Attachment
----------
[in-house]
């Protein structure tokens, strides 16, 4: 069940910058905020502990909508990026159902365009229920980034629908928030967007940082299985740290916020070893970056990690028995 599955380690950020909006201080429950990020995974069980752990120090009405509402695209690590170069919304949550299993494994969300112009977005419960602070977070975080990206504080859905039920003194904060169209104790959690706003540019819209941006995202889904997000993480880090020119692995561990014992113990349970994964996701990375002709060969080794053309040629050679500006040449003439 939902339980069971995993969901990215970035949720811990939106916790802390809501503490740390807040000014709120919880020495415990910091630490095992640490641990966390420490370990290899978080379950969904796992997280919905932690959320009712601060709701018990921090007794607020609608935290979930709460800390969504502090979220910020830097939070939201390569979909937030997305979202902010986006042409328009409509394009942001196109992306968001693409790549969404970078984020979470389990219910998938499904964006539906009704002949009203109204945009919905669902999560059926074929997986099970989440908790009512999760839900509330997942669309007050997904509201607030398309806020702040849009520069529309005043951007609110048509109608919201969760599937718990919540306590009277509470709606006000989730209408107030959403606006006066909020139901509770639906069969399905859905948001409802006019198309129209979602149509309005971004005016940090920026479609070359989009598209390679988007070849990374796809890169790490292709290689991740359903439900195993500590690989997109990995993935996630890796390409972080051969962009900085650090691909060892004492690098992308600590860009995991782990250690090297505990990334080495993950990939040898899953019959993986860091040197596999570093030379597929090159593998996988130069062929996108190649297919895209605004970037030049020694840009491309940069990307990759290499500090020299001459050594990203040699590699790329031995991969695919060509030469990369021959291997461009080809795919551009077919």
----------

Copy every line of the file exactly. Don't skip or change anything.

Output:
[in-house]
């Protein structure tokens, strides 16, 4: 069940910058905020502990909508990026159902365009229920980034629908928030967007940082299985740290916020070893970056990690028995 599955380690950020909006201080429950990020995974069980752990120090009405509402695209690590170069919304949550299993494994969300112009977005419960602070977070975080990206504080859905039920003194904060169209104790959690706003540019819209941006995202889904997000993480880090020119692995561990014992113990349970994964996701990375002709060969080794053309040629050679500006040449003439 939902339980069971995993969901990215970035949720811990939106916790802390809501503490740390807040000014709120919880020495415990910091630490095992640490641990966390420490370990290899978080379950969904796992997280919905932690959320009712601060709701018990921090007794607020609608935290979930709460800390969504502090979220910020830097939070939201390569979909937030997305979202902010986006042409328009409509394009942001196109992306968001693409790549969404970078984020979470389990219910998938499904964006539906009704002949009203109204945009919905669902999560059926074929997986099970989440908790009512999760839900509330997942669309007050997904509201607030398309806020702040849009520069529309005043951007609110048509109608919201969760599937718990919540306590009277509470709606006000989730209408107030959403606006006066909020139901509770639906069969399905859905948001409802006019198309129209979602149509309005971004005016940090920026479609070359989009598209390679988007070849990374796809890169790490292709290689991740359903439900195993500590690989997109990995993935996630890796390409972080051969962009900085650090691909060892004492690098992308600590860009995991782990250690090297505990990334080495993950990939040898899953019959993986860091040197596999570093030379597929090159593998996988130069062929996108190649297919895209605004970037030049020694840009491309940069990307990759290499500090020299001459050594990203040699590699790329031995991969695919060509030469990369021959291997461009080809795919551009077919």